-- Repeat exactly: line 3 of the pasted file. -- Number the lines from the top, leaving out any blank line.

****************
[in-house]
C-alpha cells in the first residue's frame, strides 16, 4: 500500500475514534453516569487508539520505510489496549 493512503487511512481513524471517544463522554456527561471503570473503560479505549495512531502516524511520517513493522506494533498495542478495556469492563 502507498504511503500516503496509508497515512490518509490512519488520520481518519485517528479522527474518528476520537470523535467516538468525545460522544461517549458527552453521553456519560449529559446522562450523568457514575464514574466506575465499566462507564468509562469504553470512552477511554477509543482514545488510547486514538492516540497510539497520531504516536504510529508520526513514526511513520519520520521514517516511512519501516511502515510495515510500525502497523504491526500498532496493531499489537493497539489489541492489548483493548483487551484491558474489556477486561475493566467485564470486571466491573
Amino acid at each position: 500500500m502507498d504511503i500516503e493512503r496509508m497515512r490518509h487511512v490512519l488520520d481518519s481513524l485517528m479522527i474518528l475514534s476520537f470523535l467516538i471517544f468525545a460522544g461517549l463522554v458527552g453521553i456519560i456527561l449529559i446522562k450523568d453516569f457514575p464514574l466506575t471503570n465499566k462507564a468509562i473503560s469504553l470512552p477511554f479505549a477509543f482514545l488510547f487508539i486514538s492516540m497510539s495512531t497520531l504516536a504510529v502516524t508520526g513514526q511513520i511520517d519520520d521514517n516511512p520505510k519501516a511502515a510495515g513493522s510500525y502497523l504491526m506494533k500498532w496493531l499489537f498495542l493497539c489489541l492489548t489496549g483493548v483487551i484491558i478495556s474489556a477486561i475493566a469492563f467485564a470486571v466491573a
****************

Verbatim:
Amino acid at each position: 500500500m502507498d504511503i500516503e493512503r496509508m497515512r490518509h487511512v490512519l488520520d481518519s481513524l485517528m479522527i474518528l475514534s476520537f470523535l467516538i471517544f468525545a460522544g461517549l463522554v458527552g453521553i456519560i456527561l449529559i446522562k450523568d453516569f457514575p464514574l466506575t471503570n465499566k462507564a468509562i473503560s469504553l470512552p477511554f479505549a477509543f482514545l488510547f487508539i486514538s492516540m497510539s495512531t497520531l504516536a504510529v502516524t508520526g513514526q511513520i511520517d519520520d521514517n516511512p520505510k519501516a511502515a510495515g513493522s510500525y502497523l504491526m506494533k500498532w496493531l499489537f498495542l493497539c489489541l492489548t489496549g483493548v483487551i484491558i478495556s474489556a477486561i475493566a469492563f467485564a470486571v466491573a